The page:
Top-scoring scholar still waiting for teaching post

graduates

By Distressed Scholar

I was born and raised in a small village in Sabah, where I started in a government school.

I sat for the Penilaian Tahap Satu (PTS) test and passed with flying colours. In fact, I was the only one in my district who passed the PTS that particular year.

Next, I sat for my Ujian Pencapaian Sekolah Rendah (UPSR) and again I passed with flying colours. I obtained 5As and entered a boarding school.

My dad saw potential in me. My family did, too. So did many of the people who knew me and my father. My confidence soared.

I also did well in co-curricular activities. I got 7As in my Penilaian Menengah Rendah (PMR) and 6A1, 4A2 in my Sijil Pelajaran Malaysia (SPM).

Many people expected more from me in the future. I believed that, too.

In 2008, I went to an international college to do my A-levels under the sponsorship of the Education Ministry.

Subsequently, I was accepted into one of the best universities for Chemistry in the United Kingdom in 2010. I graduated with honours in July 2013.

I wanted to be a teacher and applied to one of the Institut Pendidikan Guru (IPG) under the programme called Diploma Pendidikan Lepasan Ijazah – Program Pelajar Cemerlang (DPLI PPC) shortly after graduation.

Sadly, we had to wait for a long six months before finally enrolling into an IPG in January 2014. Our supposedly 9-month programme became an 18-month programme due to the insufficient period for training.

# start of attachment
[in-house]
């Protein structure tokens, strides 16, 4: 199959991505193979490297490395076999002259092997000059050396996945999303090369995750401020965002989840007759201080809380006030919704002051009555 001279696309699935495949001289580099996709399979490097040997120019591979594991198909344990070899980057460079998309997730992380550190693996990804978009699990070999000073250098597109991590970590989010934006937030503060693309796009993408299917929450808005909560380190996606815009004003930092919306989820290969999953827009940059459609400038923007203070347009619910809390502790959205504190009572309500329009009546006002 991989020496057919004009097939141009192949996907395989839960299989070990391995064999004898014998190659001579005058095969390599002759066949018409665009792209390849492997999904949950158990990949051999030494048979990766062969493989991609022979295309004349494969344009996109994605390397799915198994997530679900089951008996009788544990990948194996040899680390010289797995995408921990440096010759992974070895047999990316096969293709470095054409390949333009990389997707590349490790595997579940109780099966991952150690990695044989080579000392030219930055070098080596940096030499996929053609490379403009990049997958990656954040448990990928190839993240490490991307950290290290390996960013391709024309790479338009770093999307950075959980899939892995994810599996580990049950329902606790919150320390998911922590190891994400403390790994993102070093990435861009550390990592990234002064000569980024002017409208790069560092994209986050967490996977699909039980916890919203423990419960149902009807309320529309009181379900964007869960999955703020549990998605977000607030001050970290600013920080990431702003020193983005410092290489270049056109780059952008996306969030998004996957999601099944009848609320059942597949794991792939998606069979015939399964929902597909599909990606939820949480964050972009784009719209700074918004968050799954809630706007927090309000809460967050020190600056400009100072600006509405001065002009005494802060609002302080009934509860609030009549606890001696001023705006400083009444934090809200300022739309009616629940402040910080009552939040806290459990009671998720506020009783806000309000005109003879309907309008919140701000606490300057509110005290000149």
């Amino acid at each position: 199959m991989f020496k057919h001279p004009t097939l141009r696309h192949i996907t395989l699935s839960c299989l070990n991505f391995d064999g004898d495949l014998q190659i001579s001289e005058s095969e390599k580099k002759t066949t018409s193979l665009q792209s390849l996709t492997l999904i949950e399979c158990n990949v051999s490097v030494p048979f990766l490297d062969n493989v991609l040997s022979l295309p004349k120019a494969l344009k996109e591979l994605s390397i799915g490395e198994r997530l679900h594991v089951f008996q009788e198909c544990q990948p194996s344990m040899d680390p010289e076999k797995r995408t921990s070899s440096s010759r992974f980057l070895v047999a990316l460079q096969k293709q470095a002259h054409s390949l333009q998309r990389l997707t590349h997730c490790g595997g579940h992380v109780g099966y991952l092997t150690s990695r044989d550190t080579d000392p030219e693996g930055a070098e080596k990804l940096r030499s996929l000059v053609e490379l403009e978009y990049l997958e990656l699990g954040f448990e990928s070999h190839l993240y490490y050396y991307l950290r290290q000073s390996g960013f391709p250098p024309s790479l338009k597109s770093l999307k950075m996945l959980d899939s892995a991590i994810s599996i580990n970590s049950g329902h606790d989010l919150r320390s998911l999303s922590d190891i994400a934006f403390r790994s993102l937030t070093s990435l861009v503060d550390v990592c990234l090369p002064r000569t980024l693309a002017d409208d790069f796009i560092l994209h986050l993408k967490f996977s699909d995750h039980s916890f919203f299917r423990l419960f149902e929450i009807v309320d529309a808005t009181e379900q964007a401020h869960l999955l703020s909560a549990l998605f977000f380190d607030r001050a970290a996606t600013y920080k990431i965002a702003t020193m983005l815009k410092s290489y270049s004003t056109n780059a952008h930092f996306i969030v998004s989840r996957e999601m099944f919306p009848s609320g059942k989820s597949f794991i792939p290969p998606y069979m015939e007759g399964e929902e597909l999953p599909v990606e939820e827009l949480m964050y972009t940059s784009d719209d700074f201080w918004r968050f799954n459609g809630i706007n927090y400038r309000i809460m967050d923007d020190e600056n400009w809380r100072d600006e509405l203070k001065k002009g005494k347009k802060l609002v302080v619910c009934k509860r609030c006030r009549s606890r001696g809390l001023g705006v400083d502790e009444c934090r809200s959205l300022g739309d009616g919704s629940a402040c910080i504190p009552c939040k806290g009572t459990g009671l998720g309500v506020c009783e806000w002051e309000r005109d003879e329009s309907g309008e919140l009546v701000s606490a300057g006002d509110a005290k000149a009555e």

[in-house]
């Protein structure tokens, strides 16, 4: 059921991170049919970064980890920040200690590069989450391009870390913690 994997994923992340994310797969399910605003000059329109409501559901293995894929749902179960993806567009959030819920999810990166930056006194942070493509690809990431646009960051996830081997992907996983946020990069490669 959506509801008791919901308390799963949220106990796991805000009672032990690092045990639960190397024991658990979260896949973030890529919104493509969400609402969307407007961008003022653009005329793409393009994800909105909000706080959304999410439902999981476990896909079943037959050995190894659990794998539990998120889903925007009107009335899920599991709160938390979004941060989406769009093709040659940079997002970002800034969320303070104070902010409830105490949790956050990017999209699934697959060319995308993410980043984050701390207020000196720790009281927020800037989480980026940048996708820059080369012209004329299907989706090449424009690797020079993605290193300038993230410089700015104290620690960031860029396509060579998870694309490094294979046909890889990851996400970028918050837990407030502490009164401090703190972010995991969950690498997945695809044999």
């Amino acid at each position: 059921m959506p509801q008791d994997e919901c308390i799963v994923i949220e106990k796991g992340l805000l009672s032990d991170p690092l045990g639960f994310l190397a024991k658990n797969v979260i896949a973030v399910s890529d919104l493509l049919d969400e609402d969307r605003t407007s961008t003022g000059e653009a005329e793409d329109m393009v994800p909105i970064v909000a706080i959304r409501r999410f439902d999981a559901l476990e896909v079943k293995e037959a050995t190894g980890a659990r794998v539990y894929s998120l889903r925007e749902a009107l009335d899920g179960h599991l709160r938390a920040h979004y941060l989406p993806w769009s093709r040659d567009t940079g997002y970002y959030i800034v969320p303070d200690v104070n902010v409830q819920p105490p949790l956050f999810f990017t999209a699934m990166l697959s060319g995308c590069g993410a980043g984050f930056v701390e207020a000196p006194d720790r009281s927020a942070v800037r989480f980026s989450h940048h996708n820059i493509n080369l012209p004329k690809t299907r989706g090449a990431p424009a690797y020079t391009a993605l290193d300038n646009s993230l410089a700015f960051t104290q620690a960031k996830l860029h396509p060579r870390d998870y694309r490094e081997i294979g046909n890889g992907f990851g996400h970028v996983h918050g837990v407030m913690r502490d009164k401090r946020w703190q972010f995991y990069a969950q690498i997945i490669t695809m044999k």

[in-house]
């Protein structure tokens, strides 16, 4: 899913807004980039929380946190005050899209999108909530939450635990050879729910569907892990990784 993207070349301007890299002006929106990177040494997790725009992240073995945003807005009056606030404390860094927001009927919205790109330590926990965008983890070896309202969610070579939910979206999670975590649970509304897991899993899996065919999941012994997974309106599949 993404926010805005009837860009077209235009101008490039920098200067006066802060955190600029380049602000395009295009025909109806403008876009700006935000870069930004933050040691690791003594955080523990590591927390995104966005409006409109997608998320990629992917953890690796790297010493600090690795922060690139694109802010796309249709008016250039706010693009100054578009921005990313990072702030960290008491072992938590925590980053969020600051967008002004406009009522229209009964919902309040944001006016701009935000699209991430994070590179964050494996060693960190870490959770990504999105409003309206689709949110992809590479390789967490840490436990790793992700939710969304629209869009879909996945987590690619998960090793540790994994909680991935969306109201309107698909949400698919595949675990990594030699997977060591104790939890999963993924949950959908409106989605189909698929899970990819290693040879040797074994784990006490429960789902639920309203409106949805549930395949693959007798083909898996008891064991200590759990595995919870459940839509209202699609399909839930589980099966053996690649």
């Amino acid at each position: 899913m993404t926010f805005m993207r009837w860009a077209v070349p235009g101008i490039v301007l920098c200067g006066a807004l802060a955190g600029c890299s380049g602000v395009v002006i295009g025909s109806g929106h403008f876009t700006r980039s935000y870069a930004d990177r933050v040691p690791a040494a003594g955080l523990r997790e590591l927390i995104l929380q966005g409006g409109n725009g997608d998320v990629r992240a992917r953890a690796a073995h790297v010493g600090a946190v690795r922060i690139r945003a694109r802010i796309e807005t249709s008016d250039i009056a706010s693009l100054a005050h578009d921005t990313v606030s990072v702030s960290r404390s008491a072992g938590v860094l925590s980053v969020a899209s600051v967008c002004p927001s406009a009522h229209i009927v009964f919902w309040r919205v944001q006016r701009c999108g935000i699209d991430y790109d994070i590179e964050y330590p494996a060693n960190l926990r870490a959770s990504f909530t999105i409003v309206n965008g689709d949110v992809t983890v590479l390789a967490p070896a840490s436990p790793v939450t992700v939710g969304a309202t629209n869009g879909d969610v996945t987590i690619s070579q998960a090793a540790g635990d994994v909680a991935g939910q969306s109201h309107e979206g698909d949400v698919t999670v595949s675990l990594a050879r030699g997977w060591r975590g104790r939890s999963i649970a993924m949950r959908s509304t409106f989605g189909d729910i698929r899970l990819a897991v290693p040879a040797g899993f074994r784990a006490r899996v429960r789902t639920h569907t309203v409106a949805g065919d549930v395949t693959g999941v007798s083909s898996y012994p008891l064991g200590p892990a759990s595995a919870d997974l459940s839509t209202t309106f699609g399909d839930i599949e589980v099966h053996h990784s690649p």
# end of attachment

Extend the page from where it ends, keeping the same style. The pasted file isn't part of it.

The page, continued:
I was awarded the Anugerah Pengarah in my first semester, Cemerlang in my overall Diploma Pendidikan and Anugerah Kokurikulum at the end of my studies.

We graduated in June 2015 and had our convocation in November the same year.

I have fulfilled my responsibility as a student and a scholar to study and excel in my studies. Having done all that, my friends and I who attended the same course were optimistic about our postings.

We were frequently told that being Education Ministry scholars, we would be given preference and would be first in line for the postings.

However, when the first interviews were called in 2015, there was no news for us. This continued for almost a year until we were finally called for interviews in April 2016.

Apparently, the interview was just a formality since we were Education Ministry scholars. We were told we would be posted as soon as the month was over.

Just over a month later, we were given the news that we had passed the interview and would be posted soon.

Unfortunately, it has been over three months since the interview, over eight months since the convocation and more than a year since graduation but there is still no confirmation on what is in store for us.

We are now 26 years old. We live in uncertainty as to whether we are going to be employed by the Education Ministry.

Distressed Scholar is an FMT reader

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